Unholy fight over Malaysian temple sparks rule change

New places of worship will require local govt approval after recent dispute with landowner leads to violence
Unholy fight over Malaysian temple sparks rule change

A worker walks up the newly-painted 272-steps staircase leading to Malaysia's Batu Caves temple in Kuala Lumpur on Aug. 30. A dispute over another Hindu temple nearby on Nov. 26-27 has inflamed religious and racial tensions in the country. (Photo by Manan Vatsyayana/AFP)

ucanews.com reporter, Kuala Lumpur
Malaysia
November 30, 2018
A violent dispute over a temple in Malaysia boiled over this week, causing religious and racial tensions to spike around the country and setting the scene for new rules concerning the construction of places of worship.

Prime Minister Mahathir Mohamad said on Nov. 28 that the government needs to regulate the building and location of all new religious structures to prevent civil disorder, after a melee broke out in Kuala Lumpur from Nov. 26-27.

Mahathir was speaking after hundreds of Hindus gathered to try and save the Sri Maha Mariamman Temple in Subang Jaya, on the edge of the capital, which has been scheduled for demolition by the company that owns the land it sits on.

He said it appeared that some of those who had taken part in the rally were not ordinary protesters but were literally out for blood.

"We cannot allow this. Although we want to be liberal and allow demonstrations, trying to kill someone is not a demonstration, it is attempted murder," he warned.

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Things began spiraling out of control on Nov. 26, the day the temple was due to be relocated following an agreement that included the exchange of 1.5 million ringgit ($362,000) in compensation to the temple management committee.

Despite the agreement, bitterness over the relocation lingered on. The origin of the temple is now in dispute due a lack of official records pertaining to its history. Some claim it is over a century old while others say it was erected in 1974.

When a group of Malays, some armed with machetes, marched into the temple and confronted devotees to hasten their departure, a fight broke out that escalated into a riot. In the process, vehicles were set on fire and temple property damaged.

Police arrived later and calm was restored but tensions remained high.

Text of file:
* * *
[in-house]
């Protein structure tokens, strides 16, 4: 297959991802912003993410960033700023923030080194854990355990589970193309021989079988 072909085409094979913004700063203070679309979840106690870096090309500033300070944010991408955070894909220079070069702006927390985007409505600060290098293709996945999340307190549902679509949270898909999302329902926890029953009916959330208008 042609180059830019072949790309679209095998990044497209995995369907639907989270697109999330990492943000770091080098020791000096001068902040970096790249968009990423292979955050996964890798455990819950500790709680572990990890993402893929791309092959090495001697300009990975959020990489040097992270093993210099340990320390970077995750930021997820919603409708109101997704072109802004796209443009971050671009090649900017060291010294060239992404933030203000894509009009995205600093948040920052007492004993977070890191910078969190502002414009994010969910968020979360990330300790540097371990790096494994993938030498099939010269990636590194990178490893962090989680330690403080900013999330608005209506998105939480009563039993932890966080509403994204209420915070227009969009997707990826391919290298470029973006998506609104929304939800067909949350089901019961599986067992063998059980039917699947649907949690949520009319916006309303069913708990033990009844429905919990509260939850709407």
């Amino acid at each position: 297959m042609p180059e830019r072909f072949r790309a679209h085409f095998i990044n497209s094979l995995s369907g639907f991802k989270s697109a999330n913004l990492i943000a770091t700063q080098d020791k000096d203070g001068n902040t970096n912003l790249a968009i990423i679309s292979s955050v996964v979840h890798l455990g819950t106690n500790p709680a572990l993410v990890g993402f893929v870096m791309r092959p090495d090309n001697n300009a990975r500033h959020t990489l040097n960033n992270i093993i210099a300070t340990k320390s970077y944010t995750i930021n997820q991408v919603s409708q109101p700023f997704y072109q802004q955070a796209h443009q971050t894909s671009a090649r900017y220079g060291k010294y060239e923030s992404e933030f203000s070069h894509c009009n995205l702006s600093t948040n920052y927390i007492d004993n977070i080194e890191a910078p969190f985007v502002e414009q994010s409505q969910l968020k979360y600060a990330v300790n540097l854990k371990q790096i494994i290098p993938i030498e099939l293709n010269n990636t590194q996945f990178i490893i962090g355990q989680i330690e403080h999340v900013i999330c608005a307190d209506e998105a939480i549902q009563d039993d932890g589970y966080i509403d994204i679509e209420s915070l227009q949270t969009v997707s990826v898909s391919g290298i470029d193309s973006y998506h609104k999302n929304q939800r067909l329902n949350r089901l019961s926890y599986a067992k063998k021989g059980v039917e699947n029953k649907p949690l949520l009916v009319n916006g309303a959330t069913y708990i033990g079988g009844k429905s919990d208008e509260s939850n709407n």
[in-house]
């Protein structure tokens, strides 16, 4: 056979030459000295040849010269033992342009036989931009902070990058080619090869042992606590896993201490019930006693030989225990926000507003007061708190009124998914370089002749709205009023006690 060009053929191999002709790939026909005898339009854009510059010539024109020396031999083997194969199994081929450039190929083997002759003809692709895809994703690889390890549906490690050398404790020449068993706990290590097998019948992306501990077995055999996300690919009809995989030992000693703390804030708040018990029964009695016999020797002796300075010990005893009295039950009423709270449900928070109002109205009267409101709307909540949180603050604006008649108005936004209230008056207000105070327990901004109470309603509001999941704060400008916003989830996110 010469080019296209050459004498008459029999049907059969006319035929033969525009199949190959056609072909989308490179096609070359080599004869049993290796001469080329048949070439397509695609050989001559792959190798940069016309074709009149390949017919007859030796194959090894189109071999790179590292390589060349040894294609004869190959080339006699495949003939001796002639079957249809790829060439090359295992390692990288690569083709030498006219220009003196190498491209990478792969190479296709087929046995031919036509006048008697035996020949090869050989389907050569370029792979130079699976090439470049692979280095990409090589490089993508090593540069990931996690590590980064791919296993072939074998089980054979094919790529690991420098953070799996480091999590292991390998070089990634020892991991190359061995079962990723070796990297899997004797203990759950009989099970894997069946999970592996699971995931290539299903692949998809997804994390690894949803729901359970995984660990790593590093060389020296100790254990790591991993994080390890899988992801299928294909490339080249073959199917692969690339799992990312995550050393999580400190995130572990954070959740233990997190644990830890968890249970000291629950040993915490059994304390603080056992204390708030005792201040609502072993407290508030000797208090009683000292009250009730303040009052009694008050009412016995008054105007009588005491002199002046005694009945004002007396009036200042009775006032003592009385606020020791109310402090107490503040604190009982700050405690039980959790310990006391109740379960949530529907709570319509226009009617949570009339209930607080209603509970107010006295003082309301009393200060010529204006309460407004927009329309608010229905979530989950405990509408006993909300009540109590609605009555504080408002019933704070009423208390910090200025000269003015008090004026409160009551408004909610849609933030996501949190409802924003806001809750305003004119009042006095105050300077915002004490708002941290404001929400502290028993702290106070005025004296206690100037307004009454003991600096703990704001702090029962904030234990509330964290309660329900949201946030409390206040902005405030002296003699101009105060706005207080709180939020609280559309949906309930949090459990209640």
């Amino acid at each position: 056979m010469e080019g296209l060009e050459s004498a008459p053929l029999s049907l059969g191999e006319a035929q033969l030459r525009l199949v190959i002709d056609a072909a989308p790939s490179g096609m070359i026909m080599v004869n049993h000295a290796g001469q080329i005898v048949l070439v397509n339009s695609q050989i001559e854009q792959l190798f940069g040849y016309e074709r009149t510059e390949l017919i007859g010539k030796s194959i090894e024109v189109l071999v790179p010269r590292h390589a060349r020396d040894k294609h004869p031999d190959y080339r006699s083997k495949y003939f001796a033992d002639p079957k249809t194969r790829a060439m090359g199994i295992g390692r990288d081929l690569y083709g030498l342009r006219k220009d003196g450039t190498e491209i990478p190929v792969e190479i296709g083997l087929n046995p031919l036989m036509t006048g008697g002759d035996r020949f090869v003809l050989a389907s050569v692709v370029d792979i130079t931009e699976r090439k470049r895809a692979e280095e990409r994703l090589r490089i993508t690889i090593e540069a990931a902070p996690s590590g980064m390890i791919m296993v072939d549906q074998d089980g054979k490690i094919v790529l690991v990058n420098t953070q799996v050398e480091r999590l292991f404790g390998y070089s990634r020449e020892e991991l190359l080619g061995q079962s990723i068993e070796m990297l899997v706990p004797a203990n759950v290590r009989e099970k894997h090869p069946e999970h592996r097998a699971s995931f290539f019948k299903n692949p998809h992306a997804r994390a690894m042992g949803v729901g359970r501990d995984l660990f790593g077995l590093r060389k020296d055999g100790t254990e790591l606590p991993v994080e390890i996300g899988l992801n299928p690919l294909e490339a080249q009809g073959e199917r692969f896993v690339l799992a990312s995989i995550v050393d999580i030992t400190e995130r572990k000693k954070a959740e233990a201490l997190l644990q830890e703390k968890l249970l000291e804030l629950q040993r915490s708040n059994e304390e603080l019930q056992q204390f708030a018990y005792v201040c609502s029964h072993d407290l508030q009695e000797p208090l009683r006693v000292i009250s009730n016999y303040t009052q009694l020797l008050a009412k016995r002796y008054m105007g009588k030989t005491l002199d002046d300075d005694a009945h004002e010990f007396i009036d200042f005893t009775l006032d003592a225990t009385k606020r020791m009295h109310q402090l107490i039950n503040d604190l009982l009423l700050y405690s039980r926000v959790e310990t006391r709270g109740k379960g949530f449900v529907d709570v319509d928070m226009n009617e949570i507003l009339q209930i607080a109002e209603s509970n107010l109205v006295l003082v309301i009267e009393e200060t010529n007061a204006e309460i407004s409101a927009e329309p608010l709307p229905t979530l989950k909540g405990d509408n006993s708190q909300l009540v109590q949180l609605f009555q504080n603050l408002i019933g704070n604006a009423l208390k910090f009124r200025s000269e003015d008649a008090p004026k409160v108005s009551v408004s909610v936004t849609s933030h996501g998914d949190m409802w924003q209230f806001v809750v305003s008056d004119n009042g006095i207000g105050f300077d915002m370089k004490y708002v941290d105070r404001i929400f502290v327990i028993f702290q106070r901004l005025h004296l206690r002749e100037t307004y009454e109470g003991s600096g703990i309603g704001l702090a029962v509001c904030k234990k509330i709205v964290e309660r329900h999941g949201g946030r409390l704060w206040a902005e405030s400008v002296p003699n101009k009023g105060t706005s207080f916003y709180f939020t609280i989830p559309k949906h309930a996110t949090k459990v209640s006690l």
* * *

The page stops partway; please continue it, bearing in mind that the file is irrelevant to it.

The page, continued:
Thousands more turned up near the temple in a show of support in the early hours of Nov. 27. A second round of rioting then erupted. Fire and Rescue Department personnel were called in to douse the burning vehicles but they too came under attack, leaving one man fighting for his life.

With tensions running high, Malaysians took to social media to allocate blame.

Shortly afterward, reports of a mosque in the southern state of Melaka being desecrated surfaced. A spiral of threats and counter-threats were issued.

It was enough to alarm and unite politicians on both sides of the divide. They called for calm and urged the police to quickly issue a warning.

Home Minister Muhyiddin Yassin subsequently disclosed what the authorities believe triggered the unrest.

He said preliminary police investigations of 21 people who were arrested revealed links between lawyers hired by the company and a group of Malays and foreigners to forcibly occupy the temple and hasten the handover.

"They did not think it through when they asked Malays to take charge of the Hindu temple," Mahathir told reporters after visiting the fireman who was critically injured.

He said employing foreigners in the situation was not helpful, as they did not understand Malaysia or its problems.

The temple in Subang Jaya once sat in the middle of what was formerly a rubber plantation called the Seafield Estate. It started out as a relatively humble structure but became more elaborate over the years.

Once surrounded by rubber trees, it is now hemmed in by a concrete jungle. Meanwhile, the land it sits on is worth millions of ringgit.

Plans to relocate the temple have been fielded since 2007, after the land was purchased by One City Development Sdn Bhd, which is owned by a Philippines-based conglomerate, Ayala Corp.

The court settlement between the landowners and the temple management committee obtained in 2014 included a plot of land, 3km from its present location, for a new temple along with the sum of 1.5 million ringgit.

Mahathir stressed during a press conference on Nov. 28 that the landowners had the final say as it was their property.

"The problem is that temples are being built anywhere, even on other people's land. That is a problem that we are seeing today. Many temples are built on land that does not belong to the temple owner," he said.

"So now the government will pass a resolution and make it a condition that houses of worship, like mosques or temples or churches, cannot be built without the permission of the local authority.

"They cannot build on land that doesn't belong to them. That will solve the problem."

Mahathir noted, however, that this would only be a solution for new places of worship.

"I am talking about the future. Now, I think we cannot do anything," he said when asked if the new rule would affect existing places of worship.

The government views the court-recorded settlement between the two as binding even though they are free to pursue the matter in higher courts.

The government will not interfere in the matter, Mahathir said.

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